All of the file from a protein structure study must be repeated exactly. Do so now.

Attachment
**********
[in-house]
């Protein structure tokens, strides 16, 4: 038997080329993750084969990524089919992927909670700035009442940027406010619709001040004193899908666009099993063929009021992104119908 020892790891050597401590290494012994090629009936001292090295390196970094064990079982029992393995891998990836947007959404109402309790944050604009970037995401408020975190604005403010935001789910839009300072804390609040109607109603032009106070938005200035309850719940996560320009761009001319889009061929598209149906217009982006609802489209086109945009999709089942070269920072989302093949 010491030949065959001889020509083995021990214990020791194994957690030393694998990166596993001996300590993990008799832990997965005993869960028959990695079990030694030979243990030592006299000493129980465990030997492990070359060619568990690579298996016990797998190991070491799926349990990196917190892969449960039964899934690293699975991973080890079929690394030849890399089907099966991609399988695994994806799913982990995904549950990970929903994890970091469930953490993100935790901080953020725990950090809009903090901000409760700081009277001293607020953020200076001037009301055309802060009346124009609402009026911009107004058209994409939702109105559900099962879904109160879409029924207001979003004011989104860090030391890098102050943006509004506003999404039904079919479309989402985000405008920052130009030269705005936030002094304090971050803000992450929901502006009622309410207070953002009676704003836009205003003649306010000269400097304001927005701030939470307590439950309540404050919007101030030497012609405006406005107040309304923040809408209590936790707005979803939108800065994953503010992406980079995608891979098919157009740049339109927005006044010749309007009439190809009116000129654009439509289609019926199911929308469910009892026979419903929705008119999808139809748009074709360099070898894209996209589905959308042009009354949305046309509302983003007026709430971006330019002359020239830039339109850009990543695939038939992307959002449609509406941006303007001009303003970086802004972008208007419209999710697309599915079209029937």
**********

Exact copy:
[in-house]
């Protein structure tokens, strides 16, 4: 038997080329993750084969990524089919992927909670700035009442940027406010619709001040004193899908666009099993063929009021992104119908 020892790891050597401590290494012994090629009936001292090295390196970094064990079982029992393995891998990836947007959404109402309790944050604009970037995401408020975190604005403010935001789910839009300072804390609040109607109603032009106070938005200035309850719940996560320009761009001319889009061929598209149906217009982006609802489209086109945009999709089942070269920072989302093949 010491030949065959001889020509083995021990214990020791194994957690030393694998990166596993001996300590993990008799832990997965005993869960028959990695079990030694030979243990030592006299000493129980465990030997492990070359060619568990690579298996016990797998190991070491799926349990990196917190892969449960039964899934690293699975991973080890079929690394030849890399089907099966991609399988695994994806799913982990995904549950990970929903994890970091469930953490993100935790901080953020725990950090809009903090901000409760700081009277001293607020953020200076001037009301055309802060009346124009609402009026911009107004058209994409939702109105559900099962879904109160879409029924207001979003004011989104860090030391890098102050943006509004506003999404039904079919479309989402985000405008920052130009030269705005936030002094304090971050803000992450929901502006009622309410207070953002009676704003836009205003003649306010000269400097304001927005701030939470307590439950309540404050919007101030030497012609405006406005107040309304923040809408209590936790707005979803939108800065994953503010992406980079995608891979098919157009740049339109927005006044010749309007009439190809009116000129654009439509289609019926199911929308469910009892026979419903929705008119999808139809748009074709360099070898894209996209589905959308042009009354949305046309509302983003007026709430971006330019002359020239830039339109850009990543695939038939992307959002449609509406941006303007001009303003970086802004972008208007419209999710697309599915079209029937």